Q&A with the editors of Journal of Animal Ethics

Editors of Journal of Animal Ethics, Revd. Professor Andrew Linzey and Dr. Clair Linzey, have recently published a new book on the relationship between animals and religion entitled Animal Theologians. The book brings together a variety of different theological perspectives—including Jewish, Unitarian, Christian, transcendentalist, Muslim, Hindu, Dissenting, Deist, and Quaker voices—and considers the role of animals in these traditions. 

Read on for a Q&A with the editors and a reading list of theology focused articles from the Journal of Animal Ethics

Q: How do you feel your work editing the Journal of Animal Ethics influenced or inspired the research and work that went into editing this book? 

A: Well, it has been remarkable how the whole field of animal ethics has opened up over the last 10 years. Not just in theology but in many disciplines—law, sociology, history—to take just three examples. Editing the Journal of Animal Ethics has put us in touch with literally hundreds of animal-minded scholars throughout the world. 

Q: This book brings the discipline of theology into the conversation around animal ethics, a theme that has also been present in the Journal. What other fields lend themselves to interdisciplinary work alongside animal ethics, and are there specific recent articles that showcase these connections? 

A: To take just one example: an enterprising doctoral student at Oxford produced a groundbreaking article on animal history, that is, looking at history from the perspective of other creatures. Normally, history as a discipline is wholly anthropocentric and takes little or no interest in non-human beings. But even in this traditional bastion of anthropocentrism, changes of attitude are taking place. 

Q: After this project, will you be keeping an eye out for theology-focused articles to publish in Journal of Animal Ethics? Are there any other topics that you feel are relevant for the field that you’d like to see more often in submissions? 

A: We are an ethics journal, but wholly multidisciplinary, so we publish work from many perspectives and from scholars around the world. We do not privilege any one area, though we obviously have an interest in theology because it is our specialist field. We especially like to publish pieces from up-and-coming scholars, as well as established names. I suppose we would most like to see more articles on practical as well as theoretical topics in animal ethics.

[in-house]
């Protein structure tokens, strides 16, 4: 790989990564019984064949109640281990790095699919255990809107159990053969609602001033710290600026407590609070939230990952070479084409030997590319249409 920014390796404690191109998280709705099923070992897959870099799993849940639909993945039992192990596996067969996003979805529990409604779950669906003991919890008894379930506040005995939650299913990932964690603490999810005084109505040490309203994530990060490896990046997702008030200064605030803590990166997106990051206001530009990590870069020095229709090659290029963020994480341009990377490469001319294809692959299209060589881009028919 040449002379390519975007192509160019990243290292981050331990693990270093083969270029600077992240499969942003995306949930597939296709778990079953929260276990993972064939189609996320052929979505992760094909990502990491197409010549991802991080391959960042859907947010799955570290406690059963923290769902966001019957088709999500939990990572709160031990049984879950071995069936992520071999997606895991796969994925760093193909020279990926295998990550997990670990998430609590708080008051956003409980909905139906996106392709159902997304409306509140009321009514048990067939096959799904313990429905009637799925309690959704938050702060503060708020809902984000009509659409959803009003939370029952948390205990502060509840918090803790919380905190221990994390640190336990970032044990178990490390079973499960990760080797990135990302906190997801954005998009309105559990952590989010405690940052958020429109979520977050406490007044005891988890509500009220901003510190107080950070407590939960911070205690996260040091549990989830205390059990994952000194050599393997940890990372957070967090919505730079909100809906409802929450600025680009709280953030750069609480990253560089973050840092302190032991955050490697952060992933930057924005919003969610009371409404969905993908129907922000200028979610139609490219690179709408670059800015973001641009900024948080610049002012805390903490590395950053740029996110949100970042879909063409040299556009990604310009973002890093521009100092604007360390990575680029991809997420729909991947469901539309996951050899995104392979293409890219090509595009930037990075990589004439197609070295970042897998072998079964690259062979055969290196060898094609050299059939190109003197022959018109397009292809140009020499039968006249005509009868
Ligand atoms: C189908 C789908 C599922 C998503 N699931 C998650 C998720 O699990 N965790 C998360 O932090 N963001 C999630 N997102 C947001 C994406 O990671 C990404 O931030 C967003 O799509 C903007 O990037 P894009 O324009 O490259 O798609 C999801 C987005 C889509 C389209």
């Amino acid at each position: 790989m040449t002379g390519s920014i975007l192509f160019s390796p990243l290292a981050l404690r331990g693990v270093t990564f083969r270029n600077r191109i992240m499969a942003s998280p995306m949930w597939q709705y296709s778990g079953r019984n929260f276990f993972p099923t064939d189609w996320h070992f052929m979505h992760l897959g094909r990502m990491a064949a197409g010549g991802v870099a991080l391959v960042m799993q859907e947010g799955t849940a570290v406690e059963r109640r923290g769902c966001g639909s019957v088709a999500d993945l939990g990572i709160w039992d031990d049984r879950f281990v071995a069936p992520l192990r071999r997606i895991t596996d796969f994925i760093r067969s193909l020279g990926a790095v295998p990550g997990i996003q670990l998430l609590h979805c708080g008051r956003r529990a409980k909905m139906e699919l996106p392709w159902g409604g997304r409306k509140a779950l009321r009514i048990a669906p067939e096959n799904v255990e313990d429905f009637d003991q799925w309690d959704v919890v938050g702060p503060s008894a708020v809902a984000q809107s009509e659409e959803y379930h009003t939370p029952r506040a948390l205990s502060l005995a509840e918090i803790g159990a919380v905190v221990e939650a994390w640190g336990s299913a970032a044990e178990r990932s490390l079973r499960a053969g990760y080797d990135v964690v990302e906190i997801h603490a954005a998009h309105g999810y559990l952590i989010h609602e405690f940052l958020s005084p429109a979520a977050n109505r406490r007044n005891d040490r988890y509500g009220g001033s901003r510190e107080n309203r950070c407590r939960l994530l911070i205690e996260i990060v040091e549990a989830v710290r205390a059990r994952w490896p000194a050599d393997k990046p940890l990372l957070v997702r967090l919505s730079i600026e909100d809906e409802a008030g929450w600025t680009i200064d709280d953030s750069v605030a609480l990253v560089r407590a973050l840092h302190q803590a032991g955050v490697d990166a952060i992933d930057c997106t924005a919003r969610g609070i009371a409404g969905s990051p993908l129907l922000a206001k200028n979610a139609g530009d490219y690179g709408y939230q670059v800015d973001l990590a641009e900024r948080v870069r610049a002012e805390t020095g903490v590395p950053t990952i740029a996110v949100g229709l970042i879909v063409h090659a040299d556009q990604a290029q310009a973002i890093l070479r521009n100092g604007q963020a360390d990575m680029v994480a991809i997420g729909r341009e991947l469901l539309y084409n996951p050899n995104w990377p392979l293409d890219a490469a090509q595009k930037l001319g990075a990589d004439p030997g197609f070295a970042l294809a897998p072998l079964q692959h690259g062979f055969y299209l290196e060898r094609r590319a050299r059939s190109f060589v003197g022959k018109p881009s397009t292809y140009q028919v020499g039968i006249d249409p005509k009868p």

Recommended Reading

“Zoroaster and the Animals” by Randall E. Otto 

Featured in Volume 11, Issue 2 of Journal of Animal Ethics, this article discusses the status of animal under Zoroastrianism. Religion is often criticized for failing to uphold animal concerns, yet Zoroastrianism, an ancient religion that underlies the Abrahamic traditions as well as Eastern religions, offers some strikingly contemporary concerns regarding the kinship of human and nonhuman animals. Human and nonhuman animals alike have souls, free will, and life after death. 

Biblical Veganism: An Examination of 1 Timothy 4:1–8” by Marcello Newall 

1 Timothy 4:1–8 is often used as a proof text against veganism, especially among certain fundamentalist Christian groups and conspiracy theorists. This article, featured in Volume 11, Issue 1 of the Journal, rebuts this idea and argues that true Christian holiness does not consist in the harsh mortification of the body but in an inner holiness based on love and faith in the incarnation, death, and resurrection of Christ. Ultimately, veganism, far from being anti-Christian, as God’s original ideal, can be seen as a sign of hope pointing to the coming of the Kingdom of God and the restoration of creation beyond all violence, suffering, and death. 

Between the Bible, the Midrash, Philosophy, and Kabbalah: Ethics and Animals in the Writings of the Maharal of Prague” by Idan Breier 

This article from Volume 10, Issue 2, explores the association between animals and ethics in the teachings of Rabbi Judah Loew of Prague, famously known as the Maharal of Prague (1525-1609). Breier examines the Maharal and the nature of his writings, how the Maharal viewed the essence of animals and their place in the act of creation, and the Maharal’s ethical approach toward animals. 

“Can Christian Worship Influence Attitudes and Behavior Toward Animals?” by Jennifer E. Brown 

Brown reports on the findings of a pilot study that explored the relationship between the style and content of Christian worship and behavior in related ethical areas in Volume 9, Issue 1. Statistically significant correlations were found between the inclusion (or in this case noninclusion) of animal welfare in church worship, private prayer, and related charitable giving. 

Find Out More  

The Journal of Animal Ethics is the first named journal of animal ethics in the world. It is devoted to the exploration of progressive thought about animals. It is multidisciplinary in nature and international in scope. It covers theoretical and applied aspects of animal ethics — of interest to academics from the humanities and the sciences, as well as professionals working in the field of animal protection. The Journal is published by the University of Illinois Press in partnership with the Ferrater Mora Oxford Centre for Animal Ethics

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About Kristina Stonehill